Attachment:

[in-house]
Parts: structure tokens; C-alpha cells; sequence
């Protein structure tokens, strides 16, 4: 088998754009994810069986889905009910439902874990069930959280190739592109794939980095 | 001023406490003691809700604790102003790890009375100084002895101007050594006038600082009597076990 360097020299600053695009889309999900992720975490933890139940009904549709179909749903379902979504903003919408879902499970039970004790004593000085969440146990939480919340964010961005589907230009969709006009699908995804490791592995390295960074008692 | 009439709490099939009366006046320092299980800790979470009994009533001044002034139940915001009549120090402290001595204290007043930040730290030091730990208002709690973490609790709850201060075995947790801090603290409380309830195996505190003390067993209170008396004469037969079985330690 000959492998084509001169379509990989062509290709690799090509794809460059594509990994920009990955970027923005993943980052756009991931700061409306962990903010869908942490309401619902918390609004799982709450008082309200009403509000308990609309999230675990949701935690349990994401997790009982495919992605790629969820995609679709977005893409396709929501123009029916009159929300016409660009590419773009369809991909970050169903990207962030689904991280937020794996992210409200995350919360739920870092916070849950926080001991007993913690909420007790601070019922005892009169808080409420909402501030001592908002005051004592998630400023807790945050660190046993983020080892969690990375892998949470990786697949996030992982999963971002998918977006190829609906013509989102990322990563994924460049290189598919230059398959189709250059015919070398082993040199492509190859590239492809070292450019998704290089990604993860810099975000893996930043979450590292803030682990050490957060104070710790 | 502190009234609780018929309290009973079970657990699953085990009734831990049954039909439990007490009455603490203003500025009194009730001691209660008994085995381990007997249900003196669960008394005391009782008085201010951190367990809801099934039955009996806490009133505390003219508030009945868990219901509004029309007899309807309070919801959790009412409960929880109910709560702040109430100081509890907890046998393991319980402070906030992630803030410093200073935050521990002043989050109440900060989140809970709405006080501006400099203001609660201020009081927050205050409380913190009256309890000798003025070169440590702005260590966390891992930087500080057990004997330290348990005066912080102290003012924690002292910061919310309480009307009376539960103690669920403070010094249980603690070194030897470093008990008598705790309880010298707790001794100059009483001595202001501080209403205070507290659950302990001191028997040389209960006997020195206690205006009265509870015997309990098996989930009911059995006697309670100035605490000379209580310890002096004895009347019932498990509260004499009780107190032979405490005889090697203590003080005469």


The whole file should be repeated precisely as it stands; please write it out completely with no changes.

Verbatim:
[in-house]
Parts: structure tokens; C-alpha cells; sequence
């Protein structure tokens, strides 16, 4: 088998754009994810069986889905009910439902874990069930959280190739592109794939980095 | 001023406490003691809700604790102003790890009375100084002895101007050594006038600082009597076990 360097020299600053695009889309999900992720975490933890139940009904549709179909749903379902979504903003919408879902499970039970004790004593000085969440146990939480919340964010961005589907230009969709006009699908995804490791592995390295960074008692 | 009439709490099939009366006046320092299980800790979470009994009533001044002034139940915001009549120090402290001595204290007043930040730290030091730990208002709690973490609790709850201060075995947790801090603290409380309830195996505190003390067993209170008396004469037969079985330690 000959492998084509001169379509990989062509290709690799090509794809460059594509990994920009990955970027923005993943980052756009991931700061409306962990903010869908942490309401619902918390609004799982709450008082309200009403509000308990609309999230675990949701935690349990994401997790009982495919992605790629969820995609679709977005893409396709929501123009029916009159929300016409660009590419773009369809991909970050169903990207962030689904991280937020794996992210409200995350919360739920870092916070849950926080001991007993913690909420007790601070019922005892009169808080409420909402501030001592908002005051004592998630400023807790945050660190046993983020080892969690990375892998949470990786697949996030992982999963971002998918977006190829609906013509989102990322990563994924460049290189598919230059398959189709250059015919070398082993040199492509190859590239492809070292450019998704290089990604993860810099975000893996930043979450590292803030682990050490957060104070710790 | 502190009234609780018929309290009973079970657990699953085990009734831990049954039909439990007490009455603490203003500025009194009730001691209660008994085995381990007997249900003196669960008394005391009782008085201010951190367990809801099934039955009996806490009133505390003219508030009945868990219901509004029309007899309807309070919801959790009412409960929880109910709560702040109430100081509890907890046998393991319980402070906030992630803030410093200073935050521990002043989050109440900060989140809970709405006080501006400099203001609660201020009081927050205050409380913190009256309890000798003025070169440590702005260590966390891992930087500080057990004997330290348990005066912080102290003012924690002292910061919310309480009307009376539960103690669920403070010094249980603690070194030897470093008990008598705790309880010298707790001794100059009483001595202001501080209403205070507290659950302990001191028997040389209960006997020195206690205006009265509870015997309990098996989930009911059995006697309670100035605490000379209580310890002096004895009347019932498990509260004499009780107190032979405490005889090697203590003080005469």